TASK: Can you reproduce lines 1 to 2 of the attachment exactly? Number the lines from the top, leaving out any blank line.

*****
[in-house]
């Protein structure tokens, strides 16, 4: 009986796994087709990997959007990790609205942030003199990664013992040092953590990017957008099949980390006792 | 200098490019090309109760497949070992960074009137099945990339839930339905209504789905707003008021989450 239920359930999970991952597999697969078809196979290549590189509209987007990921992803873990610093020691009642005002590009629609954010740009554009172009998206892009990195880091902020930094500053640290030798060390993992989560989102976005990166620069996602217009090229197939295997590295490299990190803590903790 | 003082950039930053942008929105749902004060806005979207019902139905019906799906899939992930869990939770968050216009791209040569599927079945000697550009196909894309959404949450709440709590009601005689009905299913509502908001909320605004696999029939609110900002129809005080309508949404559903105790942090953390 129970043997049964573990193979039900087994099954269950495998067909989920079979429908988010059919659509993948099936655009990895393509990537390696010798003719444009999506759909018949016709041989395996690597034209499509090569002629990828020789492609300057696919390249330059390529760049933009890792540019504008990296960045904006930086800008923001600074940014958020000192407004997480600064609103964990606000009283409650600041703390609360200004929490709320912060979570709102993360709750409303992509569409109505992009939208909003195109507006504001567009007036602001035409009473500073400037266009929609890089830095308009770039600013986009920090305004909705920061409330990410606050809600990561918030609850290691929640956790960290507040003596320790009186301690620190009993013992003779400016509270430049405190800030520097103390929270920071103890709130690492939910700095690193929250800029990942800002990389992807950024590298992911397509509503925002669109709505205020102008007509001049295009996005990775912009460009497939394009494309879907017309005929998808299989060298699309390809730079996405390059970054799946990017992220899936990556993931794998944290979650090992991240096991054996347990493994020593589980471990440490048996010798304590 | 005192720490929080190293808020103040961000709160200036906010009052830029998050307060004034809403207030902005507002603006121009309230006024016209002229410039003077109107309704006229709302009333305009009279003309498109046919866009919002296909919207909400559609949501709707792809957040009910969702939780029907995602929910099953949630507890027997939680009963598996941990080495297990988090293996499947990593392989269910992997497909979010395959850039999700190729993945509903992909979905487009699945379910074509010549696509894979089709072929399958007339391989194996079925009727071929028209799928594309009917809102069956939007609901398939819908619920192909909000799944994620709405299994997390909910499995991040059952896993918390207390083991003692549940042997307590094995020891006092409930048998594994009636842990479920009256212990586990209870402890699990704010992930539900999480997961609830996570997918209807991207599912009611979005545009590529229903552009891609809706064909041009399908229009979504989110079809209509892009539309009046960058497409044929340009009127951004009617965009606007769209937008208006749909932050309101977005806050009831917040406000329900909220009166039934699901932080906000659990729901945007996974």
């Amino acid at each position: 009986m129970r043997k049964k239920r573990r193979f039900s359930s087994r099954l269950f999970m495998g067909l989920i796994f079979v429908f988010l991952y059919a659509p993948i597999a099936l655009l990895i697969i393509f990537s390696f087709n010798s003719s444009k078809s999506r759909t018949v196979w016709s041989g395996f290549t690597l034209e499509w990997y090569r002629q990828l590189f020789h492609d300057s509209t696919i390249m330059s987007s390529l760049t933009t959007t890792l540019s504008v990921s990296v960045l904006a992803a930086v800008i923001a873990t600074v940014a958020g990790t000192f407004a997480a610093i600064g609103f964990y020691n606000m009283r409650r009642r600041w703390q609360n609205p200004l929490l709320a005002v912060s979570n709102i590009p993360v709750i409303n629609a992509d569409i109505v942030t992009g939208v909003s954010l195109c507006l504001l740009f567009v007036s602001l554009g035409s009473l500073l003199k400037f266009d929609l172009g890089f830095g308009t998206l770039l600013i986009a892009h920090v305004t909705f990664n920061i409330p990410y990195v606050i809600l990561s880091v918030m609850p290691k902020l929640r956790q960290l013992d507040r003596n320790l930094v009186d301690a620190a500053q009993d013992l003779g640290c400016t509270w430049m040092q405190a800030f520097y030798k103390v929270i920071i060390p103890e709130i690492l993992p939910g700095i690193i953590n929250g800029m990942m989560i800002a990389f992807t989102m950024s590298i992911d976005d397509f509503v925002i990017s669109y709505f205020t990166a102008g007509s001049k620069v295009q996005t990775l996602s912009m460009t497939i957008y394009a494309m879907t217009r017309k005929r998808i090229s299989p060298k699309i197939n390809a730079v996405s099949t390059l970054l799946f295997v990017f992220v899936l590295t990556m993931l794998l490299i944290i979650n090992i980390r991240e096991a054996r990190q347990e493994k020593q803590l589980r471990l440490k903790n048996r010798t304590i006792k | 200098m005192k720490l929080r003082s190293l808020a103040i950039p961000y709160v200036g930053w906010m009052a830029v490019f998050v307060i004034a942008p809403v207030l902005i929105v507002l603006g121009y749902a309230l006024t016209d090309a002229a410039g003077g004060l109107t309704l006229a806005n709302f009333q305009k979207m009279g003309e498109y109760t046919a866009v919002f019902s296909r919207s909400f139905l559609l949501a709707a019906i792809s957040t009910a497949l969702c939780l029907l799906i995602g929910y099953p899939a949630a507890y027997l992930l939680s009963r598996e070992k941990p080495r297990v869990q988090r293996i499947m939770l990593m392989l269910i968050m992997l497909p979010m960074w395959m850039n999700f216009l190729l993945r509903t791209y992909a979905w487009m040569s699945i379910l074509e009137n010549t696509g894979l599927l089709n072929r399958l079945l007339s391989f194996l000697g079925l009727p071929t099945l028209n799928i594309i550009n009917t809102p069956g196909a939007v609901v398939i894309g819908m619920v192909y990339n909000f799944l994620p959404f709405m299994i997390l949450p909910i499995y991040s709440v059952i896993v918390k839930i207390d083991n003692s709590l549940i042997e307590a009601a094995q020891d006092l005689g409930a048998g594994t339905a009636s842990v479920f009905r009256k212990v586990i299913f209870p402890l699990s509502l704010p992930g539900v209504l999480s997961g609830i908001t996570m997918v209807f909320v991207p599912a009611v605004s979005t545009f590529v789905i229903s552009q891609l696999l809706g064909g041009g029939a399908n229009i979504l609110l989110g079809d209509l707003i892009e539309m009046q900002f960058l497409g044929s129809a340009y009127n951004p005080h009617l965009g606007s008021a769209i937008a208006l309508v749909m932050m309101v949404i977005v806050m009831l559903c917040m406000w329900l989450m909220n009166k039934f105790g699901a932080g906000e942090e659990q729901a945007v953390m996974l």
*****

[in-house]
């Protein structure tokens, strides 16, 4: 009986796994087709990997959007990790609205942030003199990664013992040092953590990017957008099949980390006792 | 200098490019090309109760497949070992960074009137099945990339839930339905209504789905707003008021989450 239920359930999970991952597999697969078809196979290549590189509209987007990921992803873990610093020691009642005002590009629609954010740009554009172009998206892009990195880091902020930094500053640290030798060390993992989560989102976005990166620069996602217009090229197939295997590295490299990190803590903790 | 003082950039930053942008929105749902004060806005979207019902139905019906799906899939992930869990939770968050216009791209040569599927079945000697550009196909894309959404949450709440709590009601005689009905299913509502908001909320605004696999029939609110900002129809005080309508949404559903105790942090953390 129970043997049964573990193979039900087994099954269950495998067909989920079979429908988010059919659509993948099936655009990895393509990537390696010798003719444009999506759909018949016709041989395996690597034209499509090569002629990828020789492609300057696919390249330059390529760049933009890792540019504008990296960045904006930086800008923001600074940014958020000192407004997480600064609103964990606000009283409650600041703390609360200004929490709320912060979570709102993360709750409303992509569409109505992009939208909003195109507006504001567009007036602001035409009473500073400037266009929609890089830095308009770039600013986009920090305004909705920061409330990410606050809600990561918030609850290691929640956790960290507040003596320790009186301690620190009993013992003779400016509270430049405190800030520097103390929270920071103890709130690492939910700095690193929250800029990942800002990389992807950024590298992911397509509503925002669109709505205020102008007509001049295009996005990775912009460009497939394009494309879907017309005929998808299989060298699309390809730079996405390059970054799946990017992220899936990556993931794998944290979650090992991240096991054996347990493994020593589980471990440490048996010798304590 | 005192720490929080190293808020103040961000709160200036906010009052830029998050307060004034809403207030902005507002603006121009309230006024016209002229410039003077109107309704006229709302009333305009009279003309498109046919866009919002296909919207909400559609949501709707792809957040009910969702939780029907995602929910099953949630507890027997939680009963598996941990080495297990988090293996499947990593392989269910992997497909979010395959850039999700190729993945509903992909979905487009699945379910074509010549696509894979089709072929399958007339391989194996079925009727071929028209799928594309009917809102069956939007609901398939819908619920192909909000799944994620709405299994997390909910499995991040059952896993918390207390083991003692549940042997307590094995020891006092409930048998594994009636842990479920009256212990586990209870402890699990704010992930539900999480997961609830996570997918209807991207599912009611979005545009590529229903552009891609809706064909041009399908229009979504989110079809209509892009539309009046960058497409044929340009009127951004009617965009606007769209937008208006749909932050309101977005806050009831917040406000329900909220009166039934699901932080906000659990729901945007996974």